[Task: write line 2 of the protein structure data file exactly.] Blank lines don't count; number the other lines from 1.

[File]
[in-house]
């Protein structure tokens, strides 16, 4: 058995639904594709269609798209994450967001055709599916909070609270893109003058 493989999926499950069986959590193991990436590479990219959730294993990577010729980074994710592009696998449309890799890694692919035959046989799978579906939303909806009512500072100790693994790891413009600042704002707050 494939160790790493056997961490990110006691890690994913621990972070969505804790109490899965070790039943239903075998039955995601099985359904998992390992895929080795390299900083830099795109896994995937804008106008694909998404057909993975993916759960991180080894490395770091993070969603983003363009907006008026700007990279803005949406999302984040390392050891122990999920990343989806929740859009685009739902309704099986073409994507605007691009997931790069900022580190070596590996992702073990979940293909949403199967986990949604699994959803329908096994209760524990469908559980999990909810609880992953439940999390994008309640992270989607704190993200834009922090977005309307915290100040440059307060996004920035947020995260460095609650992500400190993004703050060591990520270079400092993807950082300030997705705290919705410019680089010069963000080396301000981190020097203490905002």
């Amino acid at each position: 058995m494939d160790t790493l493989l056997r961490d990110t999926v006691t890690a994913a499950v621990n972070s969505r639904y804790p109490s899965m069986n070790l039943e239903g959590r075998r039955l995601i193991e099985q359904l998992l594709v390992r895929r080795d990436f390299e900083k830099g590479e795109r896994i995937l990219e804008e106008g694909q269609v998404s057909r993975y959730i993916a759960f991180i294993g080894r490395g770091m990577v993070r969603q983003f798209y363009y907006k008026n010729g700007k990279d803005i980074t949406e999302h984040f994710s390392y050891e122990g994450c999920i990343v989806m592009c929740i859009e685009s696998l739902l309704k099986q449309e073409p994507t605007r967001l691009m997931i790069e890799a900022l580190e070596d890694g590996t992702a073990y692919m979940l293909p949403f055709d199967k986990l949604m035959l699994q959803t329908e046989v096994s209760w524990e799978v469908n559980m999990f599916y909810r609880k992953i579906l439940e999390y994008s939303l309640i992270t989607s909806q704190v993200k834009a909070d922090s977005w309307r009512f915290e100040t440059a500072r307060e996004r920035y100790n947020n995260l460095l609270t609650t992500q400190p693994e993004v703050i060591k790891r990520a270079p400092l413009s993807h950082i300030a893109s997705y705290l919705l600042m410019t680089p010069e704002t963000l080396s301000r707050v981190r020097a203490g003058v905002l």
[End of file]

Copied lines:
């Protein structure tokens, strides 16, 4: 058995639904594709269609798209994450967001055709599916909070609270893109003058 493989999926499950069986959590193991990436590479990219959730294993990577010729980074994710592009696998449309890799890694692919035959046989799978579906939303909806009512500072100790693994790891413009600042704002707050 494939160790790493056997961490990110006691890690994913621990972070969505804790109490899965070790039943239903075998039955995601099985359904998992390992895929080795390299900083830099795109896994995937804008106008694909998404057909993975993916759960991180080894490395770091993070969603983003363009907006008026700007990279803005949406999302984040390392050891122990999920990343989806929740859009685009739902309704099986073409994507605007691009997931790069900022580190070596590996992702073990979940293909949403199967986990949604699994959803329908096994209760524990469908559980999990909810609880992953439940999390994008309640992270989607704190993200834009922090977005309307915290100040440059307060996004920035947020995260460095609650992500400190993004703050060591990520270079400092993807950082300030997705705290919705410019680089010069963000080396301000981190020097203490905002």